The rule by few shares the same issues as the rule by one framework. It is centralized, non-beneficial to the average citizen, and is unsustainable. A rule by few falls for very similar reasons to a rule by one. Eventually the privileged ruling class either provoke the nation to rebellion, degenerate the nation through weakness, infight until one of their own becomes the supreme leader, or bankrupt the nation into collapse. All of which lead the nation into the arms of a strongman, military junta, single centralizer, or mob takeover. Because even when centralization by a few exists, they do not stop seeking more centralization. They will keep in-fighting until one of the centralizers is the “one”. They will use any means to do so even if that means degenerating, economically bankrupting, or splintering the nation. Which is how the rule by few degrades into a rule by one. The centralization does not stop when a rule by few arrives. Quite the opposite, it starts picking up in terms of speed.
There are no real checks and balances that can ensure the rule by few is reliable long-term. A benevolent group of elites could do tremendous good for their country, but they would not last forever. These elites exhibit complete control with no to little checks and balances outside of their segregated community. With no oversight, any measures we implemented to protect against degeneracy or the cycle of collapse could merely be overruled at any point in time. All it takes is for one of the elitists groups to no longer follow the long-term sustainability requirements. Then the cycle continues. The rule by few collapses to a warzone or into the arms of a strongman. This is the exact same problem as a rule by one. There are no checks and balances we could attempt to implement to stop this from occurring or to provide a hedge against it. Because anything that we would try could be centralized against us because of their privileged component centralization status.
This governmental system also has other notable flaws that make it undesirable. Arguably one of the greatest faults is the freedom it represses. During the campaign of centralization, we witness a very declining environment for liberty and the pursuit of happiness among the citizens. Polarization occurs, violence breaks out, and the elites pulling the strings use every method at their disposable to cause instability. The more violence and societal instability that occurs is simply more opportunities for further centralization. This is why the elites desire discord. They pretend that it is a problem to them while they light the fires. Once the rule by few officially arrives, there is rarely much “freedom” left outside of what the ruling caste deems appropriate for its new conquered caste. There is little place to find safe haven, as everything is slowly being eroded by these individuals. There is no oversight over the overseers.
Therefore, we can effectively rule out the rule by few as an effective long-term viable government. It would eventually collapse just like the rule by one framework. It’s also not greatly beneficial to our people. I would expect it to be even less-so than a benevolent rule by one, given historical trends of similarly-styled governments. Yet again, this form meets neither of our desired focuses: a sustainable government or a government that is desirable for the national people.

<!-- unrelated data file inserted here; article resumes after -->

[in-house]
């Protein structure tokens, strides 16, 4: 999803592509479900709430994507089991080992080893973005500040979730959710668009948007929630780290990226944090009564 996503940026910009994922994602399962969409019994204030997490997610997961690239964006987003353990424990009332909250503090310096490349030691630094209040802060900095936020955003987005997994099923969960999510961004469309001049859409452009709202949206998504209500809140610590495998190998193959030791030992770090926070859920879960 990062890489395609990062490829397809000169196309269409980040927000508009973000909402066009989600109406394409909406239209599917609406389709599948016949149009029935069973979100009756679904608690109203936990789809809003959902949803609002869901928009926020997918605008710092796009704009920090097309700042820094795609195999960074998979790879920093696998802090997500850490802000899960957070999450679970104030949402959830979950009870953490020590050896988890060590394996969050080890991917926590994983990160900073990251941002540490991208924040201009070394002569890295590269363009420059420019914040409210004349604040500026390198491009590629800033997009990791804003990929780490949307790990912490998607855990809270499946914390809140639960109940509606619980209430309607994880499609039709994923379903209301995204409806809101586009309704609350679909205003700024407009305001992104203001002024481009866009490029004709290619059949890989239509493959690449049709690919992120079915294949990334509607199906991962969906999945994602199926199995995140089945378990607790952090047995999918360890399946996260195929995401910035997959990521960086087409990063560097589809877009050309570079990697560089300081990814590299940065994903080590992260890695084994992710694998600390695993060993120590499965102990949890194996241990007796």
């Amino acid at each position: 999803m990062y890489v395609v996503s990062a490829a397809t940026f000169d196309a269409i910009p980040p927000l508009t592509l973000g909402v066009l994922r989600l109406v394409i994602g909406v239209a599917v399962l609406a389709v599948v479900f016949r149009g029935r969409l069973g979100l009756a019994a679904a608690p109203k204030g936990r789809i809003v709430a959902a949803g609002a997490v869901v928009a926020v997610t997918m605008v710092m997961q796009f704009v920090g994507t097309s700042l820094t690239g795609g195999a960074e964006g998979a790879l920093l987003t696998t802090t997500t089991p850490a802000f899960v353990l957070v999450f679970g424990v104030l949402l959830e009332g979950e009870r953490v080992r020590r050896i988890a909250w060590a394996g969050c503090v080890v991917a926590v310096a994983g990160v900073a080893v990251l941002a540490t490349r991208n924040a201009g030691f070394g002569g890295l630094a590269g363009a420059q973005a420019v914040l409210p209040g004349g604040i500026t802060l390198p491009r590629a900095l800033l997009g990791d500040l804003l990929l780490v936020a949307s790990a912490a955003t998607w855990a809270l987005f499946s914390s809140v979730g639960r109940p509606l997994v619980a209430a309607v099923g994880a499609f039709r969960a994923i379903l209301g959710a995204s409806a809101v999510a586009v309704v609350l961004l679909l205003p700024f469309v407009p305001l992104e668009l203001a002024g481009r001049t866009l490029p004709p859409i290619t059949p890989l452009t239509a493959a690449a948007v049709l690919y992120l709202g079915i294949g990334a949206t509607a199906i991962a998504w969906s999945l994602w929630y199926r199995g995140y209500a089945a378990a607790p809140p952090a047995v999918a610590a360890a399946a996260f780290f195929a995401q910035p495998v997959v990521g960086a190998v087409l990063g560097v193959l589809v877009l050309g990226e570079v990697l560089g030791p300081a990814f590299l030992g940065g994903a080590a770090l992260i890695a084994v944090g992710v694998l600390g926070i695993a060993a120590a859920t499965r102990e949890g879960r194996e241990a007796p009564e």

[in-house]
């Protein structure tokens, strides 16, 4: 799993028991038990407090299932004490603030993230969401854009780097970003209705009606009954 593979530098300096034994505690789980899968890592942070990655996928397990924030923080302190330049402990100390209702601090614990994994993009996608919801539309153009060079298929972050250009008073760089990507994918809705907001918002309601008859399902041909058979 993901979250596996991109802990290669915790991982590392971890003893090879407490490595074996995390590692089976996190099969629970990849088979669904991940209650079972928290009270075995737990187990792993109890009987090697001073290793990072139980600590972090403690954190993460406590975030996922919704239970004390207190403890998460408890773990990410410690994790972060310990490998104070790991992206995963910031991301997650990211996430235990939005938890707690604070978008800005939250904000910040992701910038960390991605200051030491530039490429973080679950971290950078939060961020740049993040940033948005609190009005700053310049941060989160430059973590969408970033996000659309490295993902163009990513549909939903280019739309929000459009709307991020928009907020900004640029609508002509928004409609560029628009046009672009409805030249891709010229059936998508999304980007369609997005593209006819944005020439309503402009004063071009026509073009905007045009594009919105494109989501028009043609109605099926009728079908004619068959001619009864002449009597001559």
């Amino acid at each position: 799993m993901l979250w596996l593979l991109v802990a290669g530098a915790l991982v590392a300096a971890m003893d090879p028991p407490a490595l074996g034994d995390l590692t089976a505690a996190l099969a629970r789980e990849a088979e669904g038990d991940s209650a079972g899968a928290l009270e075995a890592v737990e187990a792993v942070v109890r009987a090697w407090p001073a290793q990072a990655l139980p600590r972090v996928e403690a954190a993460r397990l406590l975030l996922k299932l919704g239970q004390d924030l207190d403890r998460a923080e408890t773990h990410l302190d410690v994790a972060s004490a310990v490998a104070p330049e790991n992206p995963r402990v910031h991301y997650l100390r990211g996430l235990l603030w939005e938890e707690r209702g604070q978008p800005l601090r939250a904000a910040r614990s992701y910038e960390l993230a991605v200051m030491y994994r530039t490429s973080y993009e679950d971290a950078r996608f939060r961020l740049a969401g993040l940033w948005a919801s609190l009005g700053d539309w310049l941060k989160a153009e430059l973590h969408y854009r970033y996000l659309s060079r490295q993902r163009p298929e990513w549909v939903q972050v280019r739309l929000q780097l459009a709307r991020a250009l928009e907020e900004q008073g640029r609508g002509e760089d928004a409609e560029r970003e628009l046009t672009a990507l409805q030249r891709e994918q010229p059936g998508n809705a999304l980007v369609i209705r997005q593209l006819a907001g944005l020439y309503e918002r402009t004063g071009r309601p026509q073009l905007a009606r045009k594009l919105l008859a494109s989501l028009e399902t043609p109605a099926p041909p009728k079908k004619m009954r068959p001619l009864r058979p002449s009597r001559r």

We can still learn from the system, however. Just like we did with the rule by one frameworks. To start off, we must take note of the reality that centralization will organically lead toward a rule by few framework. That is the first lesson. Which means that no area in the society can be able to be centralized if we want to prevent a rule by few. Nor can we allow centralizers the “freedom” necessary to act with impunity toward this goal. A rule by few will naturally lead to a rule by one due to the very same centralization effect. Thus, centralization must be contained or any other framework we made would be prone to collapse by devolvement toward a rule by few.
The rule by few is very good at a few things. In the benevolent stages, its economic system usually involves the ability to overtake key industries that are nationally-damaging. They bring them and other societally-draining institutions into compliance. They are also notoriously tough on crime which leads to a safer environment than the mob-riddled past. While the rule by few do not generally care about their citizenry, they do care about making the nation efficient for themselves: destroying crime and properly managing the economic situation often do just that. During the latter stages this may weaken, but the principles and processes they utilize are important for us to consider.
We also utilize elements of their politician framework. Politicians in rule by few societies tend to be far superior than comparable rule by many politicians. They have their weaknesses in terms of virtue, but they are usually stronger and more intelligent (Additionally, rule by many politicians often don’t share the virtue trait, either). This happens because to be a politician in “the few” requires a lifetime of learning to lead and being brought up within the few. In the initial stages of a rule by few, it is usually highly intelligent and successful individuals that centralize control, even if they are malevolent. These leaders are then more adept and cunning to deal with the problems than an average politician from a democracy. Which makes them dangerous but also useful. We would ideally like to have the strong politicians in our framework, minus the virtue-weakness aspect. The rule by few characteristics are a gateway to this possibility. In most historical aristocracies, this trend of strong politicians was clearly evidenced in the upbringing of the noble class.
So, while we don’t advocate for the rule by few framework, we could definitely use elements of it that help with sustainability and societal-benefiting purposes.